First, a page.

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Russia has been strongly criticised in a ruling from the European Court of Human Rights for failing to take action to prevent the 2004 Beslan school siege in which 330 people lost their lives when Russian state forces moved against Chechen rebels.
In a case brought by 409 Russian nationals either taken hostage or injured in the incident, the ECHR unanimously concluded Russia had failed to take preventive measures to disrupt the terrorists, or increase security at the school or provide sufficient warnings.
The ruling said the authorities had been in possession of sufficiently specific information of a planned terrorist attack in the area, linked to an educational institution. Nevertheless, not enough had been done to disrupt the terrorists meeting and preparing; insufficient steps had been taken to prevent them travelling on the day of the attack; security at the school had not been increased.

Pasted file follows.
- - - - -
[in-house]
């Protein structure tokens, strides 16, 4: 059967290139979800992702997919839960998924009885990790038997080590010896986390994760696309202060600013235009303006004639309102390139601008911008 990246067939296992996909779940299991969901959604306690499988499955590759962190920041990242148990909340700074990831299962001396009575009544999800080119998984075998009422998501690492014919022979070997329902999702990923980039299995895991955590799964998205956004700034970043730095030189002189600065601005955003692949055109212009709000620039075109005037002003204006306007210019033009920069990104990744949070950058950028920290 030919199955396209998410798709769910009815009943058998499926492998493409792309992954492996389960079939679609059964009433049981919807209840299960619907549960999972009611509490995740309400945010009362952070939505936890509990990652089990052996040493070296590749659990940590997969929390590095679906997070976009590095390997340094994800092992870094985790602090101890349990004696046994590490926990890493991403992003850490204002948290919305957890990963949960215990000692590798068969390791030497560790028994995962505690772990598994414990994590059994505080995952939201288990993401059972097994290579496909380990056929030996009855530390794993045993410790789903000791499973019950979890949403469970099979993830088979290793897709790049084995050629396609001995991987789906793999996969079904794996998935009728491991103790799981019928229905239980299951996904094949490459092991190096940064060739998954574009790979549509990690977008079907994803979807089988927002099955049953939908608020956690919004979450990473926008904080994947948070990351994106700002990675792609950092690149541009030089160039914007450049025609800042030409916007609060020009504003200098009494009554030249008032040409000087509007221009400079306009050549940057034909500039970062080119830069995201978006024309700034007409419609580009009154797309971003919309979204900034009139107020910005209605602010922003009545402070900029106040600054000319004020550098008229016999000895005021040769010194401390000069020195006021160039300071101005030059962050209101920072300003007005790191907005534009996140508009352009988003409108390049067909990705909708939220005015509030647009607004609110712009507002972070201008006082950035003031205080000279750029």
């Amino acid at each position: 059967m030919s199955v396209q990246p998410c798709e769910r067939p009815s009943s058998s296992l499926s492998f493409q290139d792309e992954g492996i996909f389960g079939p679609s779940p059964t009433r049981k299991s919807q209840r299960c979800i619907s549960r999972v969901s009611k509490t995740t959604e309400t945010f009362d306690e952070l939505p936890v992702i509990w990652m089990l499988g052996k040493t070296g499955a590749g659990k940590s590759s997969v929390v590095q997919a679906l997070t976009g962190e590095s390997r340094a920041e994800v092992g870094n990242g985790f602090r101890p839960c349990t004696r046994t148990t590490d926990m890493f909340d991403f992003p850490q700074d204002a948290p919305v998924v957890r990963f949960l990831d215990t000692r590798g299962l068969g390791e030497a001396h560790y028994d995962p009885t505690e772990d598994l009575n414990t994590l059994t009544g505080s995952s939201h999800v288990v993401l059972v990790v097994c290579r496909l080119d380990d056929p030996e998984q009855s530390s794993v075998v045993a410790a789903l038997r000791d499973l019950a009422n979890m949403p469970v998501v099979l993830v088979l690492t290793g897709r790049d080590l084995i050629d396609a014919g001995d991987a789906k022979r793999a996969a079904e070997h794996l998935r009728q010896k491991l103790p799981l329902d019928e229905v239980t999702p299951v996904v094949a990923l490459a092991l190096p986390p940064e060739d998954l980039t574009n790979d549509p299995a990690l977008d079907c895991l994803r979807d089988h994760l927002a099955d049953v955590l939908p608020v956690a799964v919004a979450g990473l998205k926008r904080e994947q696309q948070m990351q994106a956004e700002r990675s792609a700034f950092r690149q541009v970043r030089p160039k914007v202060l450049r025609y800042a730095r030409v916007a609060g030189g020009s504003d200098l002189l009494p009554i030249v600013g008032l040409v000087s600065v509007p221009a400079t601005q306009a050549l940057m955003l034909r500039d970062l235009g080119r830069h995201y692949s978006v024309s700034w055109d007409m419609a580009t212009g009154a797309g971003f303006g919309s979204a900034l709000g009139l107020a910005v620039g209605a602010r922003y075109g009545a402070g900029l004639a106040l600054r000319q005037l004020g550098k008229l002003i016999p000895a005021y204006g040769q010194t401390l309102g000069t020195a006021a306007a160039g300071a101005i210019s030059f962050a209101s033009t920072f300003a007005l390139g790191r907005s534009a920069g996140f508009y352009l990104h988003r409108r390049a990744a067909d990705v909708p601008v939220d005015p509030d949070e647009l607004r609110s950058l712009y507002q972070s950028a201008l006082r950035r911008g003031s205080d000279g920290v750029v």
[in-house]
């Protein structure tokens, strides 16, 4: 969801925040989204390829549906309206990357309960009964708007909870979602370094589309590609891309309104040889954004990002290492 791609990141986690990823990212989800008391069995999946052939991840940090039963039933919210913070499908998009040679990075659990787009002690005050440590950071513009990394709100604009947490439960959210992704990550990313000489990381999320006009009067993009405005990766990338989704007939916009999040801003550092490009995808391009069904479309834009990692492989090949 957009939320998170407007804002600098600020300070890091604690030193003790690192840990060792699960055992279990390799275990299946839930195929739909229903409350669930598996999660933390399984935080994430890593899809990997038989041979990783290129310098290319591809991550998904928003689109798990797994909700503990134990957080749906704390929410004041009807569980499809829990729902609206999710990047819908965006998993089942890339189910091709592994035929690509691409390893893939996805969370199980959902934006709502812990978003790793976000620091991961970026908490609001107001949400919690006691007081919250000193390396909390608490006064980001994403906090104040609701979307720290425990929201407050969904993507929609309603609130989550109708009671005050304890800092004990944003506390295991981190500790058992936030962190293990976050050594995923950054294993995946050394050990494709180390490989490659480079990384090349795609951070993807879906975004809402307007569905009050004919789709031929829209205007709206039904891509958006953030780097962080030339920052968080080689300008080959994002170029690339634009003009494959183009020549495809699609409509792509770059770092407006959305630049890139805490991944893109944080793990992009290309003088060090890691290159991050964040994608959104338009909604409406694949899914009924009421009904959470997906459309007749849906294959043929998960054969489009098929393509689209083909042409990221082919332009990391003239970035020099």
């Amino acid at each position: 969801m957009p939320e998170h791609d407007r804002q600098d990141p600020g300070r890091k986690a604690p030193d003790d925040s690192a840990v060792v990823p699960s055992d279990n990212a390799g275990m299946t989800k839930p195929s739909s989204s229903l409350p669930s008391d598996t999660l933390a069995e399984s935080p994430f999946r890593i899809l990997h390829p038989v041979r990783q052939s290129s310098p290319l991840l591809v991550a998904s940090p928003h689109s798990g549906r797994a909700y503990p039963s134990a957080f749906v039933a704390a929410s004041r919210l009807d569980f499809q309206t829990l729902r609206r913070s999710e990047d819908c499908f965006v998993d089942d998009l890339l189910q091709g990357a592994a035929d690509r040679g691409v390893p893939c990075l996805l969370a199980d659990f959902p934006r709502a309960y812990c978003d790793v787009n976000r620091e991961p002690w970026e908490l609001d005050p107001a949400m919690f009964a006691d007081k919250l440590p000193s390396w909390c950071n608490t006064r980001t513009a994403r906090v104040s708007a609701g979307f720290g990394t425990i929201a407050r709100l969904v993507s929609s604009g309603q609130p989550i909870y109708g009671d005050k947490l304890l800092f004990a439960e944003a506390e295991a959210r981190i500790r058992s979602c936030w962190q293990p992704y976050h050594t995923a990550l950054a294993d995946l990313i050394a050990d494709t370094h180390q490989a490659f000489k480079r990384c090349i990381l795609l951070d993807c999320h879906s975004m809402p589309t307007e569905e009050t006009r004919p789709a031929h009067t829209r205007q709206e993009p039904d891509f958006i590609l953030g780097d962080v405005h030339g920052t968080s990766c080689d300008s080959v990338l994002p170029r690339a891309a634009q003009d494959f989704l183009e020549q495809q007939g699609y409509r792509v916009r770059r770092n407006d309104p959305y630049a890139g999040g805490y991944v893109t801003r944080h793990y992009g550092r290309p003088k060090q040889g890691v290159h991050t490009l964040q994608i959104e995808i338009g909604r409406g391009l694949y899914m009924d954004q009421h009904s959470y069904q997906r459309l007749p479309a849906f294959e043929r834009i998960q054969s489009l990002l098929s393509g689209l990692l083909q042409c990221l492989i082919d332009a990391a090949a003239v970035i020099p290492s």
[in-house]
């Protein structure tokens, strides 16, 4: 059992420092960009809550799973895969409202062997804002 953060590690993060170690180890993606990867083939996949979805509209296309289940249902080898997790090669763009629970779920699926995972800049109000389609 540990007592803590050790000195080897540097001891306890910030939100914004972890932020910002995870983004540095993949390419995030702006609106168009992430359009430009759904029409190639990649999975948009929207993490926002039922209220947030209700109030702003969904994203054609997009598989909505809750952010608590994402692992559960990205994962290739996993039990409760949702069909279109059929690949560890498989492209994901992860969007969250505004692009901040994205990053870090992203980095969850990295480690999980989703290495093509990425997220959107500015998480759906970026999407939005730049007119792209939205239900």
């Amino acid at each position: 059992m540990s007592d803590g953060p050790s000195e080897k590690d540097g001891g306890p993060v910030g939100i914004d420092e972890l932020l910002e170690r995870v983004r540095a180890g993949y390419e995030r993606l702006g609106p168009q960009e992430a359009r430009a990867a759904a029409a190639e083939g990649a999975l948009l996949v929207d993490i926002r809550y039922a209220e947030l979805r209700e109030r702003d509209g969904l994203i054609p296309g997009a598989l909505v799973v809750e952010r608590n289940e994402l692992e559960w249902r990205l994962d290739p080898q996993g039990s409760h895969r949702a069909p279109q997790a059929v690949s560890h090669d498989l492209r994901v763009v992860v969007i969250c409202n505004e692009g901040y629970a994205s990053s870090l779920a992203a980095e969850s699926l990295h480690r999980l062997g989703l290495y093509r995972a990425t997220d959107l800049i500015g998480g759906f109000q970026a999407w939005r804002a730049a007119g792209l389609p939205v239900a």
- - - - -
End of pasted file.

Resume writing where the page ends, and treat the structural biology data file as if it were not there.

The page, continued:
A total of 330 people lost their lives, including 180 children, and over 750 people were injured, when Chechen rebels attacked a school in Beslan in north Ossetia and held captive over 1,000 people, most children, for over 50 hours.
Thursday’s ruling found by five judges to two that the use of powerful weapons such as tank cannon, grenade launchers, and flame-throwers had contributed to casualties among the hostages and had not been compatible with the requirement under Article 2 of the European Convention on Human Rights that lethal force be used “no more than [is] absolutely necessary.”
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